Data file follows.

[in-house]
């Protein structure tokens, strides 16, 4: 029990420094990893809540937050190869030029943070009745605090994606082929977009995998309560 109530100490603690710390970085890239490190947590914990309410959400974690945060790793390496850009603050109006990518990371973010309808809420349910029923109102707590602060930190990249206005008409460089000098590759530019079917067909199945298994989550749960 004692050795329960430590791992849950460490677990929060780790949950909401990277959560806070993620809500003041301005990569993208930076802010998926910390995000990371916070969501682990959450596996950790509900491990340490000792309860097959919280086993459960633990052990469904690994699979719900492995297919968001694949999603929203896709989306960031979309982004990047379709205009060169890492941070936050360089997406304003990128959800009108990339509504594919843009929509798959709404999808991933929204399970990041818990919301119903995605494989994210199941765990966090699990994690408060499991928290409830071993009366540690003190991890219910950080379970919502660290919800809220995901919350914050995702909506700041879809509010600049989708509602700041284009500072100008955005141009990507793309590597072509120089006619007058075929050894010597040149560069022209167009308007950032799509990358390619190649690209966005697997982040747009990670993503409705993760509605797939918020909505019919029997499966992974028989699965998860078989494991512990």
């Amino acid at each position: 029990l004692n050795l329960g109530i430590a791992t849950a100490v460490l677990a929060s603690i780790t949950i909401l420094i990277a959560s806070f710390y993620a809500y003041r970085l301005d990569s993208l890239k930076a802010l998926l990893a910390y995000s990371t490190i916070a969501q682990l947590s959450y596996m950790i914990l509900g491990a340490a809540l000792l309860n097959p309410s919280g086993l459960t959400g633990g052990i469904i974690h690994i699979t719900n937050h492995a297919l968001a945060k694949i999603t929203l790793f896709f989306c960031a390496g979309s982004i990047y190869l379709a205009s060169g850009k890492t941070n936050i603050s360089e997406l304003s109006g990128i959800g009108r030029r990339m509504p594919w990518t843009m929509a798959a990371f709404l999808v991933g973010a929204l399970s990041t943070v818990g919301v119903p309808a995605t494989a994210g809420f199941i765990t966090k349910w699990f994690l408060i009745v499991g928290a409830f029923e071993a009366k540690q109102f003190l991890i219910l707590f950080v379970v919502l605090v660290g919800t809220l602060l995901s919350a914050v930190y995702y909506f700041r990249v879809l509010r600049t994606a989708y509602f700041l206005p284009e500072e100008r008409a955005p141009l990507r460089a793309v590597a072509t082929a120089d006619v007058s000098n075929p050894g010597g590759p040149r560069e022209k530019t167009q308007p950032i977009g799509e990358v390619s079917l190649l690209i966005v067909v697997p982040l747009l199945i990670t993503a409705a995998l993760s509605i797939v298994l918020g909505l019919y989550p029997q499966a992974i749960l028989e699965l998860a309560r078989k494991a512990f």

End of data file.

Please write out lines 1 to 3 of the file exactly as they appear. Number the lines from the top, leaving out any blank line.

[in-house]
């Protein structure tokens, strides 16, 4: 029990420094990893809540937050190869030029943070009745605090994606082929977009995998309560 109530100490603690710390970085890239490190947590914990309410959400974690945060790793390496850009603050109006990518990371973010309808809420349910029923109102707590602060930190990249206005008409460089000098590759530019079917067909199945298994989550749960 004692050795329960430590791992849950460490677990929060780790949950909401990277959560806070993620809500003041301005990569993208930076802010998926910390995000990371916070969501682990959450596996950790509900491990340490000792309860097959919280086993459960633990052990469904690994699979719900492995297919968001694949999603929203896709989306960031979309982004990047379709205009060169890492941070936050360089997406304003990128959800009108990339509504594919843009929509798959709404999808991933929204399970990041818990919301119903995605494989994210199941765990966090699990994690408060499991928290409830071993009366540690003190991890219910950080379970919502660290919800809220995901919350914050995702909506700041879809509010600049989708509602700041284009500072100008955005141009990507793309590597072509120089006619007058075929050894010597040149560069022209167009308007950032799509990358390619190649690209966005697997982040747009990670993503409705993760509605797939918020909505019919029997499966992974028989699965998860078989494991512990």
């Amino acid at each position: 029990l004692n050795l329960g109530i430590a791992t849950a100490v460490l677990a929060s603690i780790t949950i909401l420094i990277a959560s806070f710390y993620a809500y003041r970085l301005d990569s993208l890239k930076a802010l998926l990893a910390y995000s990371t490190i916070a969501q682990l947590s959450y596996m950790i914990l509900g491990a340490a809540l000792l309860n097959p309410s919280g086993l459960t959400g633990g052990i469904i974690h690994i699979t719900n937050h492995a297919l968001a945060k694949i999603t929203l790793f896709f989306c960031a390496g979309s982004i990047y190869l379709a205009s060169g850009k890492t941070n936050i603050s360089e997406l304003s109006g990128i959800g009108r030029r990339m509504p594919w990518t843009m929509a798959a990371f709404l999808v991933g973010a929204l399970s990041t943070v818990g919301v119903p309808a995605t494989a994210g809420f199941i765990t966090k349910w699990f994690l408060i009745v499991g928290a409830f029923e071993a009366k540690q109102f003190l991890i219910l707590f950080v379970v919502l605090v660290g919800t809220l602060l995901s919350a914050v930190y995702y909506f700041r990249v879809l509010r600049t994606a989708y509602f700041l206005p284009e500072e100008r008409a955005p141009l990507r460089a793309v590597a072509t082929a120089d006619v007058s000098n075929p050894g010597g590759p040149r560069e022209k530019t167009q308007p950032i977009g799509e990358v390619s079917l190649l690209i966005v067909v697997p982040l747009l199945i990670t993503a409705a995998l993760s509605i797939v298994l918020g909505l019919y989550p029997q499966a992974i749960l028989e699965l998860a309560r078989k494991a512990f």